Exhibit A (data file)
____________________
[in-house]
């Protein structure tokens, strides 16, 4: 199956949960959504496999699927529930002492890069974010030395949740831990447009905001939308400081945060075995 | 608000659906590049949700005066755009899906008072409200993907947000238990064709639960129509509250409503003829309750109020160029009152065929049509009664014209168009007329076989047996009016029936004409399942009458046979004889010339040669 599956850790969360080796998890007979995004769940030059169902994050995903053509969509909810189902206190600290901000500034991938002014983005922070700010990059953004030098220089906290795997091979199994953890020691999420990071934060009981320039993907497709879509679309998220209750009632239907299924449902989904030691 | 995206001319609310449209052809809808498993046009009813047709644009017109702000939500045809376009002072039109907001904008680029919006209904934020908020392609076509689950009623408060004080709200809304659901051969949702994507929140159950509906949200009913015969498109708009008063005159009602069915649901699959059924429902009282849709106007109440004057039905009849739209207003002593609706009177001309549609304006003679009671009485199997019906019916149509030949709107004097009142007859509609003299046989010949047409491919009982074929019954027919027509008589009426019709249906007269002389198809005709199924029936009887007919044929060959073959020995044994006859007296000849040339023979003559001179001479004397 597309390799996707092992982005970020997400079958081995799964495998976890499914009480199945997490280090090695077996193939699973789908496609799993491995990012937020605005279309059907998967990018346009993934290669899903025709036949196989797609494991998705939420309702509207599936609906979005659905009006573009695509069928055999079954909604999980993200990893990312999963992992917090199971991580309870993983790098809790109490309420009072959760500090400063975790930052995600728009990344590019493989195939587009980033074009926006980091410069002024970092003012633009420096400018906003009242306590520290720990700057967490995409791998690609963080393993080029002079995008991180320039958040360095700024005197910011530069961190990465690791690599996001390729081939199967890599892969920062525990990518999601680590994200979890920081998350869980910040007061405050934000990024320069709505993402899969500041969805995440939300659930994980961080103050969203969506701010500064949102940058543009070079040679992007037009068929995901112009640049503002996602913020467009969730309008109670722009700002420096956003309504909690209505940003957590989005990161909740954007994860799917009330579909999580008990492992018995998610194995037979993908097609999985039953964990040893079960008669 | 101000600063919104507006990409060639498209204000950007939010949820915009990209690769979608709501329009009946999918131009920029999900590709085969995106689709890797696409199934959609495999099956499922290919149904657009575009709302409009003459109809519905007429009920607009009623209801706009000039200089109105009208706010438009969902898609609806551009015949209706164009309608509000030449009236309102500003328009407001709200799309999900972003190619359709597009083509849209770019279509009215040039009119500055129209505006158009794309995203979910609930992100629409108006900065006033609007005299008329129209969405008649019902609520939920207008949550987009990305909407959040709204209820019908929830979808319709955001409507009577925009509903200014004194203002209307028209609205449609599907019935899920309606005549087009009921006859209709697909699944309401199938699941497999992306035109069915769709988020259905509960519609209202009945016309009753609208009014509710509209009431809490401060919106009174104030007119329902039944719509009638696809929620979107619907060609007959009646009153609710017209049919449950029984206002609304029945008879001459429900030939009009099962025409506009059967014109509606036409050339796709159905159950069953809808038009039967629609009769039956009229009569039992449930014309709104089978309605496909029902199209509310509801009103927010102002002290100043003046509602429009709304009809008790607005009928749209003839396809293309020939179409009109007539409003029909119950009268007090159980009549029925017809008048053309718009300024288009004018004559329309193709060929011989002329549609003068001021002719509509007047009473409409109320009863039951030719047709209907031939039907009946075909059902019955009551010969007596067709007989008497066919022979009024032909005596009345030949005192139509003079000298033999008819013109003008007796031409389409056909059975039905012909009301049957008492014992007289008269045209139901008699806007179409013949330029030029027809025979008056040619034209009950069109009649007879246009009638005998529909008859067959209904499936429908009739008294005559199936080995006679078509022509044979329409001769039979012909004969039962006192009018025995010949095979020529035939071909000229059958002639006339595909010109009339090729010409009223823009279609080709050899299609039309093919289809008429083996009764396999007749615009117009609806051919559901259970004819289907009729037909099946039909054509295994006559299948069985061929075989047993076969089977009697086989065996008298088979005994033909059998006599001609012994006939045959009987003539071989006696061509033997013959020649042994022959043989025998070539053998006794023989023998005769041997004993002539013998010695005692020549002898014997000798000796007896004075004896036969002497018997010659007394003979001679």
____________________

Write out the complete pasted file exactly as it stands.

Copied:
[in-house]
């Protein structure tokens, strides 16, 4: 199956949960959504496999699927529930002492890069974010030395949740831990447009905001939308400081945060075995 | 608000659906590049949700005066755009899906008072409200993907947000238990064709639960129509509250409503003829309750109020160029009152065929049509009664014209168009007329076989047996009016029936004409399942009458046979004889010339040669 599956850790969360080796998890007979995004769940030059169902994050995903053509969509909810189902206190600290901000500034991938002014983005922070700010990059953004030098220089906290795997091979199994953890020691999420990071934060009981320039993907497709879509679309998220209750009632239907299924449902989904030691 | 995206001319609310449209052809809808498993046009009813047709644009017109702000939500045809376009002072039109907001904008680029919006209904934020908020392609076509689950009623408060004080709200809304659901051969949702994507929140159950509906949200009913015969498109708009008063005159009602069915649901699959059924429902009282849709106007109440004057039905009849739209207003002593609706009177001309549609304006003679009671009485199997019906019916149509030949709107004097009142007859509609003299046989010949047409491919009982074929019954027919027509008589009426019709249906007269002389198809005709199924029936009887007919044929060959073959020995044994006859007296000849040339023979003559001179001479004397 597309390799996707092992982005970020997400079958081995799964495998976890499914009480199945997490280090090695077996193939699973789908496609799993491995990012937020605005279309059907998967990018346009993934290669899903025709036949196989797609494991998705939420309702509207599936609906979005659905009006573009695509069928055999079954909604999980993200990893990312999963992992917090199971991580309870993983790098809790109490309420009072959760500090400063975790930052995600728009990344590019493989195939587009980033074009926006980091410069002024970092003012633009420096400018906003009242306590520290720990700057967490995409791998690609963080393993080029002079995008991180320039958040360095700024005197910011530069961190990465690791690599996001390729081939199967890599892969920062525990990518999601680590994200979890920081998350869980910040007061405050934000990024320069709505993402899969500041969805995440939300659930994980961080103050969203969506701010500064949102940058543009070079040679992007037009068929995901112009640049503002996602913020467009969730309008109670722009700002420096956003309504909690209505940003957590989005990161909740954007994860799917009330579909999580008990492992018995998610194995037979993908097609999985039953964990040893079960008669 | 101000600063919104507006990409060639498209204000950007939010949820915009990209690769979608709501329009009946999918131009920029999900590709085969995106689709890797696409199934959609495999099956499922290919149904657009575009709302409009003459109809519905007429009920607009009623209801706009000039200089109105009208706010438009969902898609609806551009015949209706164009309608509000030449009236309102500003328009407001709200799309999900972003190619359709597009083509849209770019279509009215040039009119500055129209505006158009794309995203979910609930992100629409108006900065006033609007005299008329129209969405008649019902609520939920207008949550987009990305909407959040709204209820019908929830979808319709955001409507009577925009509903200014004194203002209307028209609205449609599907019935899920309606005549087009009921006859209709697909699944309401199938699941497999992306035109069915769709988020259905509960519609209202009945016309009753609208009014509710509209009431809490401060919106009174104030007119329902039944719509009638696809929620979107619907060609007959009646009153609710017209049919449950029984206002609304029945008879001459429900030939009009099962025409506009059967014109509606036409050339796709159905159950069953809808038009039967629609009769039956009229009569039992449930014309709104089978309605496909029902199209509310509801009103927010102002002290100043003046509602429009709304009809008790607005009928749209003839396809293309020939179409009109007539409003029909119950009268007090159980009549029925017809008048053309718009300024288009004018004559329309193709060929011989002329549609003068001021002719509509007047009473409409109320009863039951030719047709209907031939039907009946075909059902019955009551010969007596067709007989008497066919022979009024032909005596009345030949005192139509003079000298033999008819013109003008007796031409389409056909059975039905012909009301049957008492014992007289008269045209139901008699806007179409013949330029030029027809025979008056040619034209009950069109009649007879246009009638005998529909008859067959209904499936429908009739008294005559199936080995006679078509022509044979329409001769039979012909004969039962006192009018025995010949095979020529035939071909000229059958002639006339595909010109009339090729010409009223823009279609080709050899299609039309093919289809008429083996009764396999007749615009117009609806051919559901259970004819289907009729037909099946039909054509295994006559299948069985061929075989047993076969089977009697086989065996008298088979005994033909059998006599001609012994006939045959009987003539071989006696061509033997013959020649042994022959043989025998070539053998006794023989023998005769041997004993002539013998010695005692020549002898014997000798000796007896004075004896036969002497018997010659007394003979001679």